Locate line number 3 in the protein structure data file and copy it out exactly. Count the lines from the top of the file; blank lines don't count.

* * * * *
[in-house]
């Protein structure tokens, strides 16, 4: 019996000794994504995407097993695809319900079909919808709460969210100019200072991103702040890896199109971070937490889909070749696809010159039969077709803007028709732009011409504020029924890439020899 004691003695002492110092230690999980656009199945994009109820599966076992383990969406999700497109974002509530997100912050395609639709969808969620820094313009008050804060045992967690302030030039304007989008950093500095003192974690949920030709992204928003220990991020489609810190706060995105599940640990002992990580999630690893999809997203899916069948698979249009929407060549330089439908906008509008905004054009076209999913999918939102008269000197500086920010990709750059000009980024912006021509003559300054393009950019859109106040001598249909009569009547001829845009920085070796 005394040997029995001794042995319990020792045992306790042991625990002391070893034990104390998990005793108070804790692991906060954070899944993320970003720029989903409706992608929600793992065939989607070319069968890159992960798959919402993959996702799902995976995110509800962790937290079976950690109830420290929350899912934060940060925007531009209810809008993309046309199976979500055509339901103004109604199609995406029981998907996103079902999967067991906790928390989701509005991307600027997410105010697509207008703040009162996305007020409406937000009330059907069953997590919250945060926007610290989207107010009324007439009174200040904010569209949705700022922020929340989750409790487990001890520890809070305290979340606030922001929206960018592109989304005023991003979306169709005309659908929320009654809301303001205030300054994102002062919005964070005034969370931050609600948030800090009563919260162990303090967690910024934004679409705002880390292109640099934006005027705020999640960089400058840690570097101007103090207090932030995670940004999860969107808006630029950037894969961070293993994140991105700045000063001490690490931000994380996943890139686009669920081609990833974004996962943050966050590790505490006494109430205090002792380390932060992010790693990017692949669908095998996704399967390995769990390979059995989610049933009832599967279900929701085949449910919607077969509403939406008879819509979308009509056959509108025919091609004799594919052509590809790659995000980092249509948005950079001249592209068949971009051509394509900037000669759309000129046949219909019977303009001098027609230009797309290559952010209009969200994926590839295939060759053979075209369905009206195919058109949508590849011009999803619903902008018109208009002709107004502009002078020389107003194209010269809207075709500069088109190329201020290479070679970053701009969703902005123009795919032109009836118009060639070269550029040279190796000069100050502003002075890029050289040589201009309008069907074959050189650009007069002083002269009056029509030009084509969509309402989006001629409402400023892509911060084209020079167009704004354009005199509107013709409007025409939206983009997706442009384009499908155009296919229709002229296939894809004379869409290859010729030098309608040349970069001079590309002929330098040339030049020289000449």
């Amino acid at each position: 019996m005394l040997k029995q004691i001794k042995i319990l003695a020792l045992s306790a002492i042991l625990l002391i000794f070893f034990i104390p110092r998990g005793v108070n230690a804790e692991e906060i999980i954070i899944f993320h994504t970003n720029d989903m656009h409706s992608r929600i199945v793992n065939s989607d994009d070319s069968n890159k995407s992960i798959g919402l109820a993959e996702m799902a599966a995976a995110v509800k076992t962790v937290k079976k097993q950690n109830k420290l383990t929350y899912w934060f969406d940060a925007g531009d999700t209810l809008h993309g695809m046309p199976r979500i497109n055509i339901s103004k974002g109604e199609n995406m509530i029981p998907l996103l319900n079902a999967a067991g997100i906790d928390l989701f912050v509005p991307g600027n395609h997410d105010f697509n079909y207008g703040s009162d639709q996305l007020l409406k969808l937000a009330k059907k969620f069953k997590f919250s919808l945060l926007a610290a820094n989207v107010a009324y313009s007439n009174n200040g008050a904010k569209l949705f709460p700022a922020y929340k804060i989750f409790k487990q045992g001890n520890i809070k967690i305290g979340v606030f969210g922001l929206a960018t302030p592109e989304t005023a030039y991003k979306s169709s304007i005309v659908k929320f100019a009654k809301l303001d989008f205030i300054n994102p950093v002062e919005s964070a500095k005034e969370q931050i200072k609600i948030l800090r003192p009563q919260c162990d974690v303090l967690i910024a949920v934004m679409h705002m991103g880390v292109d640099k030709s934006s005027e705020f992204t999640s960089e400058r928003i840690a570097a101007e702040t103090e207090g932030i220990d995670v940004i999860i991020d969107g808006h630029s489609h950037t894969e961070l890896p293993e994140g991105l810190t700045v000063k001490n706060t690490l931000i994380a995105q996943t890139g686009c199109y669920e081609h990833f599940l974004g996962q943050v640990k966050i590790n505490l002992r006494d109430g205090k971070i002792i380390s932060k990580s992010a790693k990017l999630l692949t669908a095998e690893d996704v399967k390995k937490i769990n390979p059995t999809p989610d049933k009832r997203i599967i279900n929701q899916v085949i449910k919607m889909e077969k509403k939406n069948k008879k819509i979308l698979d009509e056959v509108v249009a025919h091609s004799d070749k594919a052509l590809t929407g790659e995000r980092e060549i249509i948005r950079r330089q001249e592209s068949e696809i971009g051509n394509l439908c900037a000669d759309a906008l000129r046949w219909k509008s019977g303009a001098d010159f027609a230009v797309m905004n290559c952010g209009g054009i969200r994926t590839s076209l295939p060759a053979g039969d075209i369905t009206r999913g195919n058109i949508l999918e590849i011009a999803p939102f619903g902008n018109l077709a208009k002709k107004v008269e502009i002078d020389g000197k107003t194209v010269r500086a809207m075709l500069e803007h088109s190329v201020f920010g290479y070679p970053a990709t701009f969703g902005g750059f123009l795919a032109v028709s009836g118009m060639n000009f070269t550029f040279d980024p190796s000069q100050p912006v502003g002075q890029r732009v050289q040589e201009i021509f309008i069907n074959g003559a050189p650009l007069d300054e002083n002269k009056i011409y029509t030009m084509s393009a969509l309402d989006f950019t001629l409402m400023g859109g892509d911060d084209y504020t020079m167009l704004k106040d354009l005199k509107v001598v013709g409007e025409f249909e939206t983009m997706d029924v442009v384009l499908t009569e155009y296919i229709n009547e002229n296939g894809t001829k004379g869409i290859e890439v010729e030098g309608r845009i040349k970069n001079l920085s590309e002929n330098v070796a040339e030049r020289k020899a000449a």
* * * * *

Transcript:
């Amino acid at each position: 019996m005394l040997k029995q004691i001794k042995i319990l003695a020792l045992s306790a002492i042991l625990l002391i000794f070893f034990i104390p110092r998990g005793v108070n230690a804790e692991e906060i999980i954070i899944f993320h994504t970003n720029d989903m656009h409706s992608r929600i199945v793992n065939s989607d994009d070319s069968n890159k995407s992960i798959g919402l109820a993959e996702m799902a599966a995976a995110v509800k076992t962790v937290k079976k097993q950690n109830k420290l383990t929350y899912w934060f969406d940060a925007g531009d999700t209810l809008h993309g695809m046309p199976r979500i497109n055509i339901s103004k974002g109604e199609n995406m509530i029981p998907l996103l319900n079902a999967a067991g997100i906790d928390l989701f912050v509005p991307g600027n395609h997410d105010f697509n079909y207008g703040s009162d639709q996305l007020l409406k969808l937000a009330k059907k969620f069953k997590f919250s919808l945060l926007a610290a820094n989207v107010a009324y313009s007439n009174n200040g008050a904010k569209l949705f709460p700022a922020y929340k804060i989750f409790k487990q045992g001890n520890i809070k967690i305290g979340v606030f969210g922001l929206a960018t302030p592109e989304t005023a030039y991003k979306s169709s304007i005309v659908k929320f100019a009654k809301l303001d989008f205030i300054n994102p950093v002062e919005s964070a500095k005034e969370q931050i200072k609600i948030l800090r003192p009563q919260c162990d974690v303090l967690i910024a949920v934004m679409h705002m991103g880390v292109d640099k030709s934006s005027e705020f992204t999640s960089e400058r928003i840690a570097a101007e702040t103090e207090g932030i220990d995670v940004i999860i991020d969107g808006h630029s489609h950037t894969e961070l890896p293993e994140g991105l810190t700045v000063k001490n706060t690490l931000i994380a995105q996943t890139g686009c199109y669920e081609h990833f599940l974004g996962q943050v640990k966050i590790n505490l002992r006494d109430g205090k971070i002792i380390s932060k990580s992010a790693k990017l999630l692949t669908a095998e690893d996704v399967k390995k937490i769990n390979p059995t999809p989610d049933k009832r997203i599967i279900n929701q899916v085949i449910k919607m889909e077969k509403k939406n069948k008879k819509i979308l698979d009509e056959v509108v249009a025919h091609s004799d070749k594919a052509l590809t929407g790659e995000r980092e060549i249509i948005r950079r330089q001249e592209s068949e696809i971009g051509n394509l439908c900037a000669d759309a906008l000129r046949w219909k509008s019977g303009a001098d010159f027609a230009v797309m905004n290559c952010g209009g054009i969200r994926t590839s076209l295939p060759a053979g039969d075209i369905t009206r999913g195919n058109i949508l999918e590849i011009a999803p939102f619903g902008n018109l077709a208009k002709k107004v008269e502009i002078d020389g000197k107003t194209v010269r500086a809207m075709l500069e803007h088109s190329v201020f920010g290479y070679p970053a990709t701009f969703g902005g750059f123009l795919a032109v028709s009836g118009m060639n000009f070269t550029f040279d980024p190796s000069q100050p912006v502003g002075q890029r732009v050289q040589e201009i021509f309008i069907n074959g003559a050189p650009l007069d300054e002083n002269k009056i011409y029509t030009m084509s393009a969509l309402d989006f950019t001629l409402m400023g859109g892509d911060d084209y504020t020079m167009l704004k106040d354009l005199k509107v001598v013709g409007e025409f249909e939206t983009m997706d029924v442009v384009l499908t009569e155009y296919i229709n009547e002229n296939g894809t001829k004379g869409i290859e890439v010729e030098g309608r845009i040349k970069n001079l920085s590309e002929n330098v070796a040339e030049r020289k020899a000449a």